Is Santa Claus entitled to overtime?

Ho, ho, ho!  Santa Claus is coming- to court!

Okay, Santa Claus is not really coming to court.  But, hypothetically, if he did, would Santa Claus be entitled to overtime pay for hours worked in excess of forty per week?

The Fair Labor Standards Act (FLSA) entitles most employees in the United States to minimum wage for all hours worked and time-and-a-half for hours worked in excess of forty per week, with several exceptions called “exemptions.”  Some exemptions mean that an employee is still entitled to minimum wage but not overtime, and some mean that an employee is not entitled to minimum wage or overtime.  If an employer can establish that an employee meets all required elements of an exemption, then the employer can legally not pay the employee an overtime premium (and, in some cases, minimum wage.)  Today we will address a few exemptions that may apply to Santa Claus and whether he would be entitled to minimum wage and overtime.  As Santa mythology may vary, some assumptions have to be made.

The first issue, of course, is jurisdiction.  The FLSA is a Untied States federal law.  Different countries have different laws, and it is not known what employment laws, if any, govern the North Pole.  Let’s assume some Christmas magic has taken place that subjects the North Pole to FLSA jurisdiction.

One exemption that may apply to Santa Claus is the executive exemption.  The executive exemption is mainly used for managerial and supervisory employees.  If an employee qualifies for this exemption, they are not entitled to minimum wage or an overtime premium under the FLSA.  To qualify for the executive exemption, all of the following criteria must be met:

-The employee must be compensated on a salary basis of at least $455 per week (this amount is scheduled to increase to $684 per week on January 1, 2020);

-The employee’s primary duty must be managing the business, or managing a recognized department of the business;

-The employee must customarily and regularly direct the work of at least two or more other full-time employees or their equivalent; and

-The employee must have the authority to hire or fire other employees, or the employee’s suggestions and recommendations with respect to hiring, firing, or other employment status changes for other employees must be given great weight.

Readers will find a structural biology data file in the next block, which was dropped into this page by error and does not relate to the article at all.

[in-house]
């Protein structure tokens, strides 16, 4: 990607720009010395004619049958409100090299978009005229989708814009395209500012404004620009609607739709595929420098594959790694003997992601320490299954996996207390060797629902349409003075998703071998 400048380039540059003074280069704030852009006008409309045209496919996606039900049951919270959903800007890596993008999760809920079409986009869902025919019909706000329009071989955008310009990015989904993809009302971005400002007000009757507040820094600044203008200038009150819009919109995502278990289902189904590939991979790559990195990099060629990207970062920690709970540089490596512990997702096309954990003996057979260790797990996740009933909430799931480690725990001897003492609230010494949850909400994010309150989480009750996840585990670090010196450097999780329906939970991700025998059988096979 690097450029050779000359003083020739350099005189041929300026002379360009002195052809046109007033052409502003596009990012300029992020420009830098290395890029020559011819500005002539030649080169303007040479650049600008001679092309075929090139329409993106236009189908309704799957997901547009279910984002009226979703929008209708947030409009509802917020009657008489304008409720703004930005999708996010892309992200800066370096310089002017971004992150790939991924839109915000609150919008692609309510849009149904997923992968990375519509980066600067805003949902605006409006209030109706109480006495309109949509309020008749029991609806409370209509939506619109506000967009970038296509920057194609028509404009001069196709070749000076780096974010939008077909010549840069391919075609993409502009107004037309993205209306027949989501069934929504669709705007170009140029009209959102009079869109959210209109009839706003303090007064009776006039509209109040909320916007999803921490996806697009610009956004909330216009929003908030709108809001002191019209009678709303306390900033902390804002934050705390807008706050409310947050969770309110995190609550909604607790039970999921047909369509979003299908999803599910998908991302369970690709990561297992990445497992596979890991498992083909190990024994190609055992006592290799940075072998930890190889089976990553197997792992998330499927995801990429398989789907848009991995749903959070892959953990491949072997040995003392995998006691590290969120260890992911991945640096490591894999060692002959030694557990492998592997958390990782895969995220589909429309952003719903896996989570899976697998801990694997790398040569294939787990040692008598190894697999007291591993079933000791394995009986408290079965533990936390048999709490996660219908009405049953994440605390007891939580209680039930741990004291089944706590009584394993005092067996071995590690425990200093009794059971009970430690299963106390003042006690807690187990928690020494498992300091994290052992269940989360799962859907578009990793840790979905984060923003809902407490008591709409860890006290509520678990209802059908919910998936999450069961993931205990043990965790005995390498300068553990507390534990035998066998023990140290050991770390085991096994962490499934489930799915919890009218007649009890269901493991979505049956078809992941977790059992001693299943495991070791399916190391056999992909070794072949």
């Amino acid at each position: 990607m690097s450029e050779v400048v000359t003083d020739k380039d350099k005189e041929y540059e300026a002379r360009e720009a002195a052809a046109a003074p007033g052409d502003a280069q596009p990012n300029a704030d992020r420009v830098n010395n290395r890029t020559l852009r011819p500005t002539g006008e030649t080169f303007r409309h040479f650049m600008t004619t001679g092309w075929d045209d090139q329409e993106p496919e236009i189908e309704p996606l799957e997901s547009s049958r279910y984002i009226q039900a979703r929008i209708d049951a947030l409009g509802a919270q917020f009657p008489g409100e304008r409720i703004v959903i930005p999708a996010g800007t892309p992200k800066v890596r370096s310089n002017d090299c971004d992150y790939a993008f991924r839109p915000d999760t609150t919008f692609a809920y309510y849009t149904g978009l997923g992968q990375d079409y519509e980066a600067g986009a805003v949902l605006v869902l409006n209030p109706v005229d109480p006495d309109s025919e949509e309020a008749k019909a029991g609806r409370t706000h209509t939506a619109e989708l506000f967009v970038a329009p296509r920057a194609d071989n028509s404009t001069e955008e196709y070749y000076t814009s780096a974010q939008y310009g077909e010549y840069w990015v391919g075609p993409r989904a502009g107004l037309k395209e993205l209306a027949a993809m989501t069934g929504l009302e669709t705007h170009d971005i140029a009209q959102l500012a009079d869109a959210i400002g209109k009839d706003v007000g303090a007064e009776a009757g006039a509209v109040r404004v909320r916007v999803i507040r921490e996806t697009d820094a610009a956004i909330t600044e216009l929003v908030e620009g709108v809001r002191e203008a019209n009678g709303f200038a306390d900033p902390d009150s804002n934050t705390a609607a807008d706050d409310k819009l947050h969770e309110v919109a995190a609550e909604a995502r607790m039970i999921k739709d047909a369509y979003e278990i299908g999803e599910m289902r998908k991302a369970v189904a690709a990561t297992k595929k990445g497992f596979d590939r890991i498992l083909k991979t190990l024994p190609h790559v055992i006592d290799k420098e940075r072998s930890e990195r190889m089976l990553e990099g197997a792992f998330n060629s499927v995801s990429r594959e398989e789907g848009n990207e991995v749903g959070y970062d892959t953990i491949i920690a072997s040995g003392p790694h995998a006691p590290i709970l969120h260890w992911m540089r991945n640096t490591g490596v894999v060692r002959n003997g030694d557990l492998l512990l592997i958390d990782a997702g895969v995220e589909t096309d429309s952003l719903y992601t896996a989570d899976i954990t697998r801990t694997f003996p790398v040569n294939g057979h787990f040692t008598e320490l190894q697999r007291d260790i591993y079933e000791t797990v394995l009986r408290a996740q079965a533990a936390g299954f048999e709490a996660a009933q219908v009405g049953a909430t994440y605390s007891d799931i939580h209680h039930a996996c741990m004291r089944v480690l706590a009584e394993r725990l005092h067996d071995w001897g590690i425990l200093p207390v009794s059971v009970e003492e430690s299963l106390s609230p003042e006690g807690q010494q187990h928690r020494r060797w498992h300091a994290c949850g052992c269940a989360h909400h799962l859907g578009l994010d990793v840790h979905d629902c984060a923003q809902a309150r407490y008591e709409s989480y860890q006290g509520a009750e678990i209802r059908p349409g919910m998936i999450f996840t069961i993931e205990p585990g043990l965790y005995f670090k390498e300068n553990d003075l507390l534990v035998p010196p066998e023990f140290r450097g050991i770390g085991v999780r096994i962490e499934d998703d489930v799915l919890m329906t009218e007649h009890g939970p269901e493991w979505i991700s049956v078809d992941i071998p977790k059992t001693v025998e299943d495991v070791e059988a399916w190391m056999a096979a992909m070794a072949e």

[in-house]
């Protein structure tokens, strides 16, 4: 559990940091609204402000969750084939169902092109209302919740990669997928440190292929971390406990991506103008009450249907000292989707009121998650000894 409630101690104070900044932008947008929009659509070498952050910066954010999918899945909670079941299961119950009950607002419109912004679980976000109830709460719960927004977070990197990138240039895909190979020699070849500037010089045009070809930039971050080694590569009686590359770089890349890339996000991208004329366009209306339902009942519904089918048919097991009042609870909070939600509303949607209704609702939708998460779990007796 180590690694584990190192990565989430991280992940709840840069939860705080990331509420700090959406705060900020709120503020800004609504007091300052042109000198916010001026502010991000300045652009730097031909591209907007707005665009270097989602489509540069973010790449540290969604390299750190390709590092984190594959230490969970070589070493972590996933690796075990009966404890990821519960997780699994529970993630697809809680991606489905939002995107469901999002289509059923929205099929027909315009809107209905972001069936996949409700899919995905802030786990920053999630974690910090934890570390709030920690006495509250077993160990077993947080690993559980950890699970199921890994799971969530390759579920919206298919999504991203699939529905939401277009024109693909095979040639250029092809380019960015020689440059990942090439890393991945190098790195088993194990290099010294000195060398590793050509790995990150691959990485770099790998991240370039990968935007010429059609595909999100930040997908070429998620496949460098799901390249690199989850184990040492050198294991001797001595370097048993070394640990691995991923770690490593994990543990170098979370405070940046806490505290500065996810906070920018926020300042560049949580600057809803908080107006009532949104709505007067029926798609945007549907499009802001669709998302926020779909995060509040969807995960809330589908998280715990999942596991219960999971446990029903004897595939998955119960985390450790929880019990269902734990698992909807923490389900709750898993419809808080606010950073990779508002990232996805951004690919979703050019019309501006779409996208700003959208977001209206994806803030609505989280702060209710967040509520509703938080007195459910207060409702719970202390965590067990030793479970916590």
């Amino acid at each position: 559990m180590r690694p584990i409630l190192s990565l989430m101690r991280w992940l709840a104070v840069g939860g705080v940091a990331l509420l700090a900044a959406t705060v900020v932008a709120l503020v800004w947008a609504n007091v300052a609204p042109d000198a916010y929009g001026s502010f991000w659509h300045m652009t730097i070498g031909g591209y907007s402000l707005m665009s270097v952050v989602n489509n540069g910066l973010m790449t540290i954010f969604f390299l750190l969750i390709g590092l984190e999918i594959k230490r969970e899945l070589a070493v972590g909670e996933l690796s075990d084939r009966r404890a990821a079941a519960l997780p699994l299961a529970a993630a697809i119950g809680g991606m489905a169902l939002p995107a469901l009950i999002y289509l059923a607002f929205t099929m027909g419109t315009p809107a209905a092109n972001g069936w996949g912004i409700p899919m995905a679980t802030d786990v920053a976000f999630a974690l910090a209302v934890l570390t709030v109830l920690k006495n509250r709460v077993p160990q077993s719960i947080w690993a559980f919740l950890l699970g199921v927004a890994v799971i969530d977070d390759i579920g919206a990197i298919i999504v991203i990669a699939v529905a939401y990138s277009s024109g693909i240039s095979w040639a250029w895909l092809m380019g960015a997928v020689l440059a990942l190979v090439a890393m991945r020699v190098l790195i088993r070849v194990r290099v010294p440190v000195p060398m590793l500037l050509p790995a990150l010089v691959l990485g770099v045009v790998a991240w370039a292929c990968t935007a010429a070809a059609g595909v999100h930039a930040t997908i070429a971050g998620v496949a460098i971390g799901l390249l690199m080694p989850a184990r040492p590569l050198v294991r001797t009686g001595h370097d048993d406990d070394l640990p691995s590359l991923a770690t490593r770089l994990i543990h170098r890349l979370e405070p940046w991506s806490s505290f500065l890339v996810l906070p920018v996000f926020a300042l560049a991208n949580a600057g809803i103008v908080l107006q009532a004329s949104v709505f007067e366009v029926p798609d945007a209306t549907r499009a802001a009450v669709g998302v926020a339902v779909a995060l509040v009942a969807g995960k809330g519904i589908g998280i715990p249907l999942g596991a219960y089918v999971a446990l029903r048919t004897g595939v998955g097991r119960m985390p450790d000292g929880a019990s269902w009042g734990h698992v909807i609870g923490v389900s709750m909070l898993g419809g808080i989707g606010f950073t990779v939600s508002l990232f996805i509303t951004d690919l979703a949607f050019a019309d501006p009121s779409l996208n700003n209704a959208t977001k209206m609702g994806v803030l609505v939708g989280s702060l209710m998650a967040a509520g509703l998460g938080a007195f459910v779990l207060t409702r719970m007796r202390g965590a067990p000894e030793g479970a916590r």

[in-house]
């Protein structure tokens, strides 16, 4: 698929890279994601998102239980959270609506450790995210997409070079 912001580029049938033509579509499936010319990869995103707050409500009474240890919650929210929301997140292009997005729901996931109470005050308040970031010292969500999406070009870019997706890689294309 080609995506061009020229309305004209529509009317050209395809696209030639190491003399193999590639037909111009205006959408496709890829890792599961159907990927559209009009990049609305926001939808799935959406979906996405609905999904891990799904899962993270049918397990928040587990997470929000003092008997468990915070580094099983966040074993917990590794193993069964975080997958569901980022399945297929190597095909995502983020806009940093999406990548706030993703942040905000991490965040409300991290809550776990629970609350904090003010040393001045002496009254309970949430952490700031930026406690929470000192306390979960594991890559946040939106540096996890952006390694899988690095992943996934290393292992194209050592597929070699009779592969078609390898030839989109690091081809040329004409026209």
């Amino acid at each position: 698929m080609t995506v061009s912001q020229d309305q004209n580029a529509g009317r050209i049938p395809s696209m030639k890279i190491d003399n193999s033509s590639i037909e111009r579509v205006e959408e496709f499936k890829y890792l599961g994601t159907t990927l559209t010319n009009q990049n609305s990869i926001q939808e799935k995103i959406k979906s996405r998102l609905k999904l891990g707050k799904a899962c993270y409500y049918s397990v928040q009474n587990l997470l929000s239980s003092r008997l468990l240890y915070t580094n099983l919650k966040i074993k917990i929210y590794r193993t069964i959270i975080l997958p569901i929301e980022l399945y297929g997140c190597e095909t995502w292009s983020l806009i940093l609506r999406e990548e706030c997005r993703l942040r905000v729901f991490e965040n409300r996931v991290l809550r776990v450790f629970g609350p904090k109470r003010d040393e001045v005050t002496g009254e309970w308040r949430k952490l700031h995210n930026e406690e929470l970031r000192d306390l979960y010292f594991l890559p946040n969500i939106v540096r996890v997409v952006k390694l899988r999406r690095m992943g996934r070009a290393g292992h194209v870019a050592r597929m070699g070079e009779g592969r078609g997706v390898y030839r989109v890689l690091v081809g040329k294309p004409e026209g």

We do not know what, if anything, Santa Claus is paid.  The other three criteria mainly depend on what is understood to be Santa Claus’s role at the North Pole.  Is his primary duty managing the North Pole, or are there elves who handle the managerial aspects?  Does Santa direct the work of the elves or other North Pole employees?  Can he hire, fire, promote, or discipline elves or other employees?  If Santa oversees all toy production and ultimately directs the work and employment status of the elves, he most likely satisfies these requirements.  However, if he is not involved in elven supervision or management, but instead spends his time deciding who is naughty or nice and what toys, if any, children are to receive, there is another exemption that may apply…

The administrative exemption is intended for upper-level executives.  Like the executive exemption, an employee who qualifies for this exemption is not entitled to minimum wage or overtime.  To qualify, all of the following criteria must be met:

-The employee must be compensated on a salary basis of at least $455 per week (this amount is scheduled to increase to $684 per week on January 1, 2020);

-The employee’s primary duty must be the performance of office or non-manual work directly related to the management or general business operations of the employer or the employer’s customers; and

-The employee’s primary duty includes the exercise of discretion and independent judgment with respect to matters of significance.